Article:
Today is Valentine’s Day and I have just returned from a highlight and cut. Not because of the day but because it was the only appointment my stylist had open for quite some time and I really needed refreshing. 

In the course of conversation with my stylist, I mention my blog about all things lemon.  The stylist at the next station overhears and inquires, “Well, you must know the ‘The Lemon Drop Lady.’  She is stopping by for a bang trim.”  But no, I have not heard of The Lemon Drop Lady. I don’t often experience such serendipitous moments and am curious to find out more.   The talkative stylist obliges. 

The Lemon Drop Lady was an elementary teacher, now retired and substitute teaching. She is a little woman and as cute as can be; sweet and known for always having lemon drops on hand.  If a student doesn’t feel good?  A lemon drop is the cure.  Having a hard day?  A lemon drop will make it better.  Of course, students may take advantage at times, but no matter.  Mrs. Lemon doesn’t turn anyone away.  Sadly, Mrs. Lemon’s husband died two years ago.  There was a huge turnout for his funeral, for he was almost as also well-loved as Mrs. Lemon.

I am excited to meet this fixture of our community.  I can almost picture her: small floral print blouse, faded denim skirt, comfortable shoes, and gray hair in curls.  And then Mrs. Lemon breezes in.  “Oh, I had the class from hell today!” she exclaims all a-flurry before lighting in the salon chair and crossing her slender legs clad in camel leggings and neatly tucked into dark brown Etienne Aigner riding boots.   She reviews her requirements with the stylist who then graciously introduces us. “I tell you, classes aren’t what they used to be!” she says by way of introduction and I can’t help but nod along. 

We settle back into our seats, continuing to converse even though we are now separated by a mirror petition.  “You know, a few years before I retired,” she shares, “the Superintendent visited our school and I told him, ‘In 46 years no one has ever stopped me from giving out my lemon drops.'”  This was shortly after our board passed a health law about snacks and treats not exceeding a certain sugar and fat ratio.  “I wanted him to know that no one from the district had complained before,” she lowers her voice, as if we are in cahoots.  “And don’t you know!  When he met with our staff at the end of the day, he ended the meeting by telling everyone, ‘I will never be the one to stop her from giving out lemon drops, by God!’  That’s what he said, ‘By God!'”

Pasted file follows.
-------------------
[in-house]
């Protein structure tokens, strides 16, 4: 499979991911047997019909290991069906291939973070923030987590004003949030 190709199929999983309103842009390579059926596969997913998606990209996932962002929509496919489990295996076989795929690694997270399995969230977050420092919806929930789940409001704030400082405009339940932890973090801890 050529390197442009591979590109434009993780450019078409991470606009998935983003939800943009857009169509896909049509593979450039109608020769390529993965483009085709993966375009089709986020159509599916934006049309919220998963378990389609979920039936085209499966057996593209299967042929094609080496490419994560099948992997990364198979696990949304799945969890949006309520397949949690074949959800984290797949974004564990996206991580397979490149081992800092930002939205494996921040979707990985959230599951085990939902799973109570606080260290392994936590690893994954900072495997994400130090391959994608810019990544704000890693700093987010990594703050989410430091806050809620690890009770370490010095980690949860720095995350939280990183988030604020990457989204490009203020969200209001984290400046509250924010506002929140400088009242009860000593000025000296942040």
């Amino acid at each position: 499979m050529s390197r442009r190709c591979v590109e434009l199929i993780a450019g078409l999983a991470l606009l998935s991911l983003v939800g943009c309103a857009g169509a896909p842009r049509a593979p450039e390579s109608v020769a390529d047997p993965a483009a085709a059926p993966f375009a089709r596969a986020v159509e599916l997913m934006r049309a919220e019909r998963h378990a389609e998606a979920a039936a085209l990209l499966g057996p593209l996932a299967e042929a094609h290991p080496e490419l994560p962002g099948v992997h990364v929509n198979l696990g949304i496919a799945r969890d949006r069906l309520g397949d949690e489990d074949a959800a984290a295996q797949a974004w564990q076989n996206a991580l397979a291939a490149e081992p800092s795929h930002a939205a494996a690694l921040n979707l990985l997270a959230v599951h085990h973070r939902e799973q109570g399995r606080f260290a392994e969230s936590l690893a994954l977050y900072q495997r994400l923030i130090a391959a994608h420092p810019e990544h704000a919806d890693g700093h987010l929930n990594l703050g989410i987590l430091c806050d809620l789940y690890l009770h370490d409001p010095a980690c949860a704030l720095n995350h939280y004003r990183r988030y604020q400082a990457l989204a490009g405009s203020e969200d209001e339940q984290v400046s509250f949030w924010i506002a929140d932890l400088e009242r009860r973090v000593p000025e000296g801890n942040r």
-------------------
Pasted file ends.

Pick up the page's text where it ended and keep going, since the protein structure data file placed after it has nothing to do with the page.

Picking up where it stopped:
“I’ve seen a bag of lemon drops go from 79¢ to $2.49,” she continues. “One year, Brach’s called the store I was buying their lemon drops from and wanted to know why they kept selling out when none of the other stores did.  The store told them about me and they gave me a free case!”

“What’s your best lemon drop story?” I ask, thinking of all the children she has encountered over the years. 

“Oh, there are so many,” she sighs.  “You know, my last name is really Melon, but they call me Mrs. Lemon.  I still run into students who are adults now and they remember.   They ask me if I still make those lemon drops!  You see,” she relays, “I used to tell them I made the lemon drops and Mr. Lemon sprinkled them with a special mix of powders and sugars that we gathered from our travels all over the world.  When Mr. Lemon died a couple of years ago,” she confides softly, “students were afraid to, you know, ask me for them anymore.  But I told them it was okay because Mr. Lemon shared his special recipe with me and now I sprinkle on the powders and sugars.”

Mrs. Lemon’s trim is complete and she wraps up our conversation.  “It was so nice to meet you,” she says standing where I can now see her.  I note the stylish petal pink cable knit sweater, manicured nails, and  matching pink quartz earrings.   

“Go home, have a glass of wine, light some candles, and take a hot bath,” my stylist tells her, knowing she will return to an empty house this Valentine’s.

“I will if you will, girlfriend,” I say and we high-five.   Mrs. Lemon schedules an appointment to touch up her highlights in a few weeks and breezes out the door as blithely as she entered.

If you know a Lemon Drop Lady, please don’t reveal the secret behind the magical powders and sugars that she gathers from her travels around the world and sprinkles lovingly over each drop.  And when their sweet and sour powers spread tingles on your tongue, just close your eyes and believe.